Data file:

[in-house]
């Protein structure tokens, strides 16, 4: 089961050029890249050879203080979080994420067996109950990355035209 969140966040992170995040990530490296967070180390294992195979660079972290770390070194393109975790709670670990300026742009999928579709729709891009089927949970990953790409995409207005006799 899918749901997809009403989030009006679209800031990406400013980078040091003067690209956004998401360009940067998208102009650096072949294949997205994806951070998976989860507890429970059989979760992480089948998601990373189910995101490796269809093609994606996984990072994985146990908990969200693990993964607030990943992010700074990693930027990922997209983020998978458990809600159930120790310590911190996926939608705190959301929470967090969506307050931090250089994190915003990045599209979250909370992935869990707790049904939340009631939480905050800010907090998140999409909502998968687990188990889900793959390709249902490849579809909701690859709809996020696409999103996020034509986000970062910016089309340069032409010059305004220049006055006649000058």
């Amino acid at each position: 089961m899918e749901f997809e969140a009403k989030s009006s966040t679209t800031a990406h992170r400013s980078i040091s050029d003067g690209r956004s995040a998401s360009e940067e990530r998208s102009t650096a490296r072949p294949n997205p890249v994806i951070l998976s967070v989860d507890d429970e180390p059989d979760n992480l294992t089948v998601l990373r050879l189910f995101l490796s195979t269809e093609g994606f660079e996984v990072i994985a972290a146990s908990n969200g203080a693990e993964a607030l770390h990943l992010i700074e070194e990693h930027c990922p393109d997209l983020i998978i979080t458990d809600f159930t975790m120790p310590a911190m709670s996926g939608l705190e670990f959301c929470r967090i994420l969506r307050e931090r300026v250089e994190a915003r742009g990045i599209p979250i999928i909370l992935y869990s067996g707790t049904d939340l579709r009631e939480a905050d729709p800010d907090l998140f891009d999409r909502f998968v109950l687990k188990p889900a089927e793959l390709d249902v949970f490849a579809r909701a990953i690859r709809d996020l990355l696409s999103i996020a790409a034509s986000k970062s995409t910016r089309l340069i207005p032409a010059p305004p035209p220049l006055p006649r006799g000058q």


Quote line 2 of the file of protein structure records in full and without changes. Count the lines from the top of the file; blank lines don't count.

């Protein structure tokens, strides 16, 4: 089961050029890249050879203080979080994420067996109950990355035209 969140966040992170995040990530490296967070180390294992195979660079972290770390070194393109975790709670670990300026742009999928579709729709891009089927949970990953790409995409207005006799 899918749901997809009403989030009006679209800031990406400013980078040091003067690209956004998401360009940067998208102009650096072949294949997205994806951070998976989860507890429970059989979760992480089948998601990373189910995101490796269809093609994606996984990072994985146990908990969200693990993964607030990943992010700074990693930027990922997209983020998978458990809600159930120790310590911190996926939608705190959301929470967090969506307050931090250089994190915003990045599209979250909370992935869990707790049904939340009631939480905050800010907090998140999409909502998968687990188990889900793959390709249902490849579809909701690859709809996020696409999103996020034509986000970062910016089309340069032409010059305004220049006055006649000058």